agencies is recommended, and this financial support
must include promotion and implementation.
The ultimate goal of clinical guides is to improve
clinical indicators, and therefore must be audited on
its use and monitor how implementations change clinical practice outcomes.
It is important that clinical guidelines be constantly
upgraded to ensure the inclusion of new evidence. Appraisal is necessary to ensure methodological quality
(International Osteoporosis Foundation [IOF], 2015).

Appraisal of exercise recommendations for osteoporosis treatment... | Paulina de Regil-Gonzlez, Andrea


Olascoaga-Gmez de Len, Daniel D. Chvez-Arias, Tania I. Nava-Bringas, Salvador I. MacasHernndez, Eva Cruz-Medina, Blanca I. Lara-Vzquez, Roberto Coronado-Zarco | pp. 28-35

The AGREE-II instrument addresses separate aspects of guidelines quality. It consists of 23 items
organized within 6 domains followed by 2 global
rating items as overall assessment. Each domain
captures a unique dimension of guideline quality.
The first domain is called scope and purpose, and
is concerned with the overall aim of the guideline, the
specific health questions, and the target population.
Domain 2, stakeholder involvement, focuses on the
extent to which the guideline was developed by
the appropriate stakeholders and represents the views
of its intended users. Domain 3, rigor of development,
relates to the process used to gather and synthesize the
evidence, the methods to formulate the recommendations and to update them. Domain 4, clarity of presentation, deals with the language, structure and format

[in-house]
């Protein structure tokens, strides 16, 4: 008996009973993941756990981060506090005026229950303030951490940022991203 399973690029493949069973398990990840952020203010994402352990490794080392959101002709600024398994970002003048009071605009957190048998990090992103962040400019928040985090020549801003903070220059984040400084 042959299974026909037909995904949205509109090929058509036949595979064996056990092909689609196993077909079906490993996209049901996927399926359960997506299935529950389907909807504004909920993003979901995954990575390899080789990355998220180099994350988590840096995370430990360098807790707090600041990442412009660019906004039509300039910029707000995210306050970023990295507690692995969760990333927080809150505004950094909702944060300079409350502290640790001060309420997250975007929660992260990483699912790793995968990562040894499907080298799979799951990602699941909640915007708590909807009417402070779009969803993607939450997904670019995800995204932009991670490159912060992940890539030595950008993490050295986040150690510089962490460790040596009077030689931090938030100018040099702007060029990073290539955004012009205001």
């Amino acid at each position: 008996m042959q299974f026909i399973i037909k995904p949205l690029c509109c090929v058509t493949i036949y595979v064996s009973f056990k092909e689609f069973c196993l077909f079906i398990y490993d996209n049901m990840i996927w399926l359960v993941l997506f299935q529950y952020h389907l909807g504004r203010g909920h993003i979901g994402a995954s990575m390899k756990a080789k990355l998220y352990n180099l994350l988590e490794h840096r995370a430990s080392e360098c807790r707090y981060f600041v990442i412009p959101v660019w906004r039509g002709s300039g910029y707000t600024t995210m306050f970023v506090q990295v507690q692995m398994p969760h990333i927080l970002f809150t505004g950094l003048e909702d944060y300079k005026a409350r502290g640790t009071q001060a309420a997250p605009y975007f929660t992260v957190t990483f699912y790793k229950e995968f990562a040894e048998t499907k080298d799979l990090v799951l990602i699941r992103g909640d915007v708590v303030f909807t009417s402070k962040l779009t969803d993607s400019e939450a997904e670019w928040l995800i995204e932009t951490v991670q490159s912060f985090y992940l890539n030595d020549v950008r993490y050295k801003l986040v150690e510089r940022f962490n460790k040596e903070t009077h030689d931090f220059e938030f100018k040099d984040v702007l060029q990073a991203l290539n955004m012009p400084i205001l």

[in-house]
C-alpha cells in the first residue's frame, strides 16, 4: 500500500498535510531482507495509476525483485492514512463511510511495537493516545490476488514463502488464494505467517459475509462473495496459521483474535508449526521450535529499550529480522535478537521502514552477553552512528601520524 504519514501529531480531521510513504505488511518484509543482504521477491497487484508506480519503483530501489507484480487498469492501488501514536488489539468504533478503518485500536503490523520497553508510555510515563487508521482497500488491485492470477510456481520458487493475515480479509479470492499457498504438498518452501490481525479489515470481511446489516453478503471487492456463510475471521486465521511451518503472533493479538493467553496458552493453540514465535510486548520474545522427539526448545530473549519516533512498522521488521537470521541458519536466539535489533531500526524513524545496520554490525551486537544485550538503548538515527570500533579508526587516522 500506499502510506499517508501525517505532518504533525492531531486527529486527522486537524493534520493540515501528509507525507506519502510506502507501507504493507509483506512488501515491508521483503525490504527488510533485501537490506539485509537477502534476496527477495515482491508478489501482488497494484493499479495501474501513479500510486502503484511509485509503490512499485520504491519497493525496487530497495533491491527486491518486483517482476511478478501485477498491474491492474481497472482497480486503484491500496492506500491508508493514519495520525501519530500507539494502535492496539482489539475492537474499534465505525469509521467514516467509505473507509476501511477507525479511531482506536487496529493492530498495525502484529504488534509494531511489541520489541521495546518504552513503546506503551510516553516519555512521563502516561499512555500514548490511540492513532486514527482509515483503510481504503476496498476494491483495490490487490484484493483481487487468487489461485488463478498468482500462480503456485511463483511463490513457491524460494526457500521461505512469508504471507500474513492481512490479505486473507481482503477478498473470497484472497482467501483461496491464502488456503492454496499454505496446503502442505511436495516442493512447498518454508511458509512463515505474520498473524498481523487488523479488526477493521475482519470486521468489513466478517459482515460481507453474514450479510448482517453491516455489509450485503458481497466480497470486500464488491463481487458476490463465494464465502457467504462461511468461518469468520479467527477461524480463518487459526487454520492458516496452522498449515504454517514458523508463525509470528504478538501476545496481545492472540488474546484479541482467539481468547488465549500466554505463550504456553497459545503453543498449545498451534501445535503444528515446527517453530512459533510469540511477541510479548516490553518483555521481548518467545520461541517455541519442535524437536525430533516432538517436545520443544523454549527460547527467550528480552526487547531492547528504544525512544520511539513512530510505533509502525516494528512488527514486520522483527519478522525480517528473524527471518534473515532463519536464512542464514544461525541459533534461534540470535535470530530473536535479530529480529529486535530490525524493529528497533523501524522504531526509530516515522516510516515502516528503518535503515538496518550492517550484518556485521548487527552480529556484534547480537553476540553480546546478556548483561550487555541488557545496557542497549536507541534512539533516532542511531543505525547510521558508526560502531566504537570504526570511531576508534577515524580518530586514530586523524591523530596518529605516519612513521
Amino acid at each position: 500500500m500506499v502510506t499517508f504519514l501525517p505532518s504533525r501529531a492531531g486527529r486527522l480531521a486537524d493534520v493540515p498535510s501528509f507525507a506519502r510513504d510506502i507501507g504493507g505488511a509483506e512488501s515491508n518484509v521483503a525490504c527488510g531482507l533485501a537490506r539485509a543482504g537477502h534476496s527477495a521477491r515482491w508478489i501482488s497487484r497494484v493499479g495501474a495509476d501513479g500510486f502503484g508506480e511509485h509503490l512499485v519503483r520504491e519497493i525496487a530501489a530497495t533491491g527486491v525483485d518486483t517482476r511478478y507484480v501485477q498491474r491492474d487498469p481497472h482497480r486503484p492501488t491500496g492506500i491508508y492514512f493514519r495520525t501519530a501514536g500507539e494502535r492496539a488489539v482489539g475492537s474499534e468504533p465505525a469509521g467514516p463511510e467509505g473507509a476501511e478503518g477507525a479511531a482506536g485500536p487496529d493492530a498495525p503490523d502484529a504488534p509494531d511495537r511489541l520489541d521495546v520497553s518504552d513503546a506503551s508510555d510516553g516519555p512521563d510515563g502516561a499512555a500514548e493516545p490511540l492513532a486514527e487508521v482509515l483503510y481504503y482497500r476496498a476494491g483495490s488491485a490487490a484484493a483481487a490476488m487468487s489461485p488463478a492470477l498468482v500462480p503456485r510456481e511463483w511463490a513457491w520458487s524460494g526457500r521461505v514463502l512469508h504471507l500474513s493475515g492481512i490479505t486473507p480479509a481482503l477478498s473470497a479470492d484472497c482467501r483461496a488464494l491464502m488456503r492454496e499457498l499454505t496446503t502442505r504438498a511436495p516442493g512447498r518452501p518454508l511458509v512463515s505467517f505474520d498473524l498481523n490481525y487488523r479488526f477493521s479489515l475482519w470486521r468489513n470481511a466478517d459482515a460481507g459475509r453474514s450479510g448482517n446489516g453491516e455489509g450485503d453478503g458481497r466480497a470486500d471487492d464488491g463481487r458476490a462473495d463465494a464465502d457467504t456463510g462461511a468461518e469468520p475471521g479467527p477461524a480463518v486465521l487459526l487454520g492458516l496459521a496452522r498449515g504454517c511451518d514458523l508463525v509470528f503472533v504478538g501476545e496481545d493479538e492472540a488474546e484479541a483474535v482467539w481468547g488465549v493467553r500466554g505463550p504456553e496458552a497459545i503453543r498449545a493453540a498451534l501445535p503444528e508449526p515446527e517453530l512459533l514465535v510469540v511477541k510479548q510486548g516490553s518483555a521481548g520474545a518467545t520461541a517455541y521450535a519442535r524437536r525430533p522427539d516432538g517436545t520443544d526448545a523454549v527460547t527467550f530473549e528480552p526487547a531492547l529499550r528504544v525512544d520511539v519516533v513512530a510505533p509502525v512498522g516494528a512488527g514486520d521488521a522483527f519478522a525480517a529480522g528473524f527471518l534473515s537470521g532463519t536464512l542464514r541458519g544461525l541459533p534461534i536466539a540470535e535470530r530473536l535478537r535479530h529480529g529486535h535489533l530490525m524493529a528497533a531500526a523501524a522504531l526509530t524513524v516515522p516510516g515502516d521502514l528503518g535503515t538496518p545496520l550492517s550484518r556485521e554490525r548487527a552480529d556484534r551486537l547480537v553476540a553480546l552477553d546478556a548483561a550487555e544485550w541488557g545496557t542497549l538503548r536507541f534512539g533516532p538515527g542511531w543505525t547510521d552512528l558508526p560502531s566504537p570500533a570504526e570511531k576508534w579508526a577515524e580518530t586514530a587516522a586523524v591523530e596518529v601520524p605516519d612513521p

of the guideline. Domain 5, applicability, pertains to
the likely barriers and facilitators to implementation,
strategies to improve uptake, and resource implication
of applying the guideline. Domain 6, editorial independence, is concerned with the formulation of recommendation not being unduly biased with competing interests. Finally, overall assessment includes the rating
of the overall quality of the guideline and whether the
guideline would be recommended for use in practice.
Each item is rated on a 7-point scale grading the level
of agreement/disagreement (AGREE Next Steps Consortium, 2009).
The aim of this study was to assess methodological
quality of clinical guidelines that included exercise as
an intervention to treat osteoporosis, to identify the
recommendations with the best level of evidence.

METHODS
A systematized review of the literature was performed.
Only guides published from January 2010 to November
2014 were selected in order to be considered updated.
Language was limited to English and Spanish. Guides
without exercise recommendations were excluded.
Search strategy was designed using terms as osteoporosis, guideline, exercise and therapy. Data
bases included were: PubMed, PEDro, Ovid, EMBASE
and ScienceDirect.
Of the selected guidelines, full-text was retrieved
and screened for exercise prescription. Blind assessment was done by 4 reviewers who were considered
experts in the field and were previously trained in
AGREE-II (AGREE Next Steps Consortium, 2009).

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With each reviewer assessment, a database was created to calculate a scale domain score that is presented